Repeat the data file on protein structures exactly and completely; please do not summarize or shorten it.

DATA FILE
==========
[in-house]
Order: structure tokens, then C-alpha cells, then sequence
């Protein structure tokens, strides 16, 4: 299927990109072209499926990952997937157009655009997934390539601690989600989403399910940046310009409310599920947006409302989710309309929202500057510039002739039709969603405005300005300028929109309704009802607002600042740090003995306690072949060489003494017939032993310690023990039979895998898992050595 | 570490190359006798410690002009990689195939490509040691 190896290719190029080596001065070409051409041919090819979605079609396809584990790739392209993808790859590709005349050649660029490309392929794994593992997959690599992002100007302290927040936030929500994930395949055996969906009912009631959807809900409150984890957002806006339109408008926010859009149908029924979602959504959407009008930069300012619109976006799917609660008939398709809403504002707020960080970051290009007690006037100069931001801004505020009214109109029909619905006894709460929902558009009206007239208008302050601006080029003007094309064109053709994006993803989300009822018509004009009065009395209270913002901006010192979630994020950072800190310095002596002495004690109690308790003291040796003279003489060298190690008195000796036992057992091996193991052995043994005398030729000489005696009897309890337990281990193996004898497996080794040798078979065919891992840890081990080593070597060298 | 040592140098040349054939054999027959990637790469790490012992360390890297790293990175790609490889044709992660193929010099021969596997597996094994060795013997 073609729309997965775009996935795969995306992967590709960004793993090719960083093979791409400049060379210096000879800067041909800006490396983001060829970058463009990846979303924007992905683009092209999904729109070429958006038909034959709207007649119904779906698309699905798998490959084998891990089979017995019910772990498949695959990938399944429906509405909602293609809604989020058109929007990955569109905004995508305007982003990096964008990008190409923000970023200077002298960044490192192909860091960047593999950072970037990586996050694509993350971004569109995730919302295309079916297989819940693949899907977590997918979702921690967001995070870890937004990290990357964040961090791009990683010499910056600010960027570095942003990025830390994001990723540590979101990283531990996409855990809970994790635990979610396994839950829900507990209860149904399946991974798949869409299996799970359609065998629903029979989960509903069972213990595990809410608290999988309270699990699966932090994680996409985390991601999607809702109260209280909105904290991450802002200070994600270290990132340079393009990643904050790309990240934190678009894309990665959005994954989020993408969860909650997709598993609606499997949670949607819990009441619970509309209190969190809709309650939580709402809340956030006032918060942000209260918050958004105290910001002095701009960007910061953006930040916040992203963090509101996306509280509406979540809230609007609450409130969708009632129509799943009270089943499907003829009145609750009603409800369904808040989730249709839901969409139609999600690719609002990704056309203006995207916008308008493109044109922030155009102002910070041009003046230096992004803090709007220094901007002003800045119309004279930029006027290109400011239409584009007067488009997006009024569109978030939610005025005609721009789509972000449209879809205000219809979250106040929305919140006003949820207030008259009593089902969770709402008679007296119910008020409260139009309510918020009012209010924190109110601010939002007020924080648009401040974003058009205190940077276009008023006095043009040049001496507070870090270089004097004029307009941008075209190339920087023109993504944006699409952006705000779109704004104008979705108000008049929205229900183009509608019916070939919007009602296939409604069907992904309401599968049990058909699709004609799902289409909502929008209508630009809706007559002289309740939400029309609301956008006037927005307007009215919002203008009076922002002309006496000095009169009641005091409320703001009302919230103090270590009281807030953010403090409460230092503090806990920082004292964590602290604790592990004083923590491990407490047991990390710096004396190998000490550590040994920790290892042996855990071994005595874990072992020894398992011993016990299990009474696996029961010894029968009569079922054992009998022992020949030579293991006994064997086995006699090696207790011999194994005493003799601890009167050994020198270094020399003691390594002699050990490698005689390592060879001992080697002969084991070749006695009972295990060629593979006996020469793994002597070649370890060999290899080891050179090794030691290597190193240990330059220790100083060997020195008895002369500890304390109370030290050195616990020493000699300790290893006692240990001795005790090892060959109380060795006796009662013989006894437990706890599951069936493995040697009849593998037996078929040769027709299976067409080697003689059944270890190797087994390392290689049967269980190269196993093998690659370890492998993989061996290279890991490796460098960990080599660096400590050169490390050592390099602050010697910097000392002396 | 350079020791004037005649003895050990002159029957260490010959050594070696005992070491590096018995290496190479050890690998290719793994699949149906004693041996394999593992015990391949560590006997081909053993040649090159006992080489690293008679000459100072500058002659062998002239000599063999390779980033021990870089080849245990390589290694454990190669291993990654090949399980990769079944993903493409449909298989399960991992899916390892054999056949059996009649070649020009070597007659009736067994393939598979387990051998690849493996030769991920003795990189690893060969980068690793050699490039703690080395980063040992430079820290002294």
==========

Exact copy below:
[in-house]
Order: structure tokens, then C-alpha cells, then sequence
């Protein structure tokens, strides 16, 4: 299927990109072209499926990952997937157009655009997934390539601690989600989403399910940046310009409310599920947006409302989710309309929202500057510039002739039709969603405005300005300028929109309704009802607002600042740090003995306690072949060489003494017939032993310690023990039979895998898992050595 | 570490190359006798410690002009990689195939490509040691 190896290719190029080596001065070409051409041919090819979605079609396809584990790739392209993808790859590709005349050649660029490309392929794994593992997959690599992002100007302290927040936030929500994930395949055996969906009912009631959807809900409150984890957002806006339109408008926010859009149908029924979602959504959407009008930069300012619109976006799917609660008939398709809403504002707020960080970051290009007690006037100069931001801004505020009214109109029909619905006894709460929902558009009206007239208008302050601006080029003007094309064109053709994006993803989300009822018509004009009065009395209270913002901006010192979630994020950072800190310095002596002495004690109690308790003291040796003279003489060298190690008195000796036992057992091996193991052995043994005398030729000489005696009897309890337990281990193996004898497996080794040798078979065919891992840890081990080593070597060298 | 040592140098040349054939054999027959990637790469790490012992360390890297790293990175790609490889044709992660193929010099021969596997597996094994060795013997 073609729309997965775009996935795969995306992967590709960004793993090719960083093979791409400049060379210096000879800067041909800006490396983001060829970058463009990846979303924007992905683009092209999904729109070429958006038909034959709207007649119904779906698309699905798998490959084998891990089979017995019910772990498949695959990938399944429906509405909602293609809604989020058109929007990955569109905004995508305007982003990096964008990008190409923000970023200077002298960044490192192909860091960047593999950072970037990586996050694509993350971004569109995730919302295309079916297989819940693949899907977590997918979702921690967001995070870890937004990290990357964040961090791009990683010499910056600010960027570095942003990025830390994001990723540590979101990283531990996409855990809970994790635990979610396994839950829900507990209860149904399946991974798949869409299996799970359609065998629903029979989960509903069972213990595990809410608290999988309270699990699966932090994680996409985390991601999607809702109260209280909105904290991450802002200070994600270290990132340079393009990643904050790309990240934190678009894309990665959005994954989020993408969860909650997709598993609606499997949670949607819990009441619970509309209190969190809709309650939580709402809340956030006032918060942000209260918050958004105290910001002095701009960007910061953006930040916040992203963090509101996306509280509406979540809230609007609450409130969708009632129509799943009270089943499907003829009145609750009603409800369904808040989730249709839901969409139609999600690719609002990704056309203006995207916008308008493109044109922030155009102002910070041009003046230096992004803090709007220094901007002003800045119309004279930029006027290109400011239409584009007067488009997006009024569109978030939610005025005609721009789509972000449209879809205000219809979250106040929305919140006003949820207030008259009593089902969770709402008679007296119910008020409260139009309510918020009012209010924190109110601010939002007020924080648009401040974003058009205190940077276009008023006095043009040049001496507070870090270089004097004029307009941008075209190339920087023109993504944006699409952006705000779109704004104008979705108000008049929205229900183009509608019916070939919007009602296939409604069907992904309401599968049990058909699709004609799902289409909502929008209508630009809706007559002289309740939400029309609301956008006037927005307007009215919002203008009076922002002309006496000095009169009641005091409320703001009302919230103090270590009281807030953010403090409460230092503090806990920082004292964590602290604790592990004083923590491990407490047991990390710096004396190998000490550590040994920790290892042996855990071994005595874990072992020894398992011993016990299990009474696996029961010894029968009569079922054992009998022992020949030579293991006994064997086995006699090696207790011999194994005493003799601890009167050994020198270094020399003691390594002699050990490698005689390592060879001992080697002969084991070749006695009972295990060629593979006996020469793994002597070649370890060999290899080891050179090794030691290597190193240990330059220790100083060997020195008895002369500890304390109370030290050195616990020493000699300790290893006692240990001795005790090892060959109380060795006796009662013989006894437990706890599951069936493995040697009849593998037996078929040769027709299976067409080697003689059944270890190797087994390392290689049967269980190269196993093998690659370890492998993989061996290279890991490796460098960990080599660096400590050169490390050592390099602050010697910097000392002396 | 350079020791004037005649003895050990002159029957260490010959050594070696005992070491590096018995290496190479050890690998290719793994699949149906004693041996394999593992015990391949560590006997081909053993040649090159006992080489690293008679000459100072500058002659062998002239000599063999390779980033021990870089080849245990390589290694454990190669291993990654090949399980990769079944993903493409449909298989399960991992899916390892054999056949059996009649070649020009070597007659009736067994393939598979387990051998690849493996030769991920003795990189690893060969980068690793050699490039703690080395980063040992430079820290002294």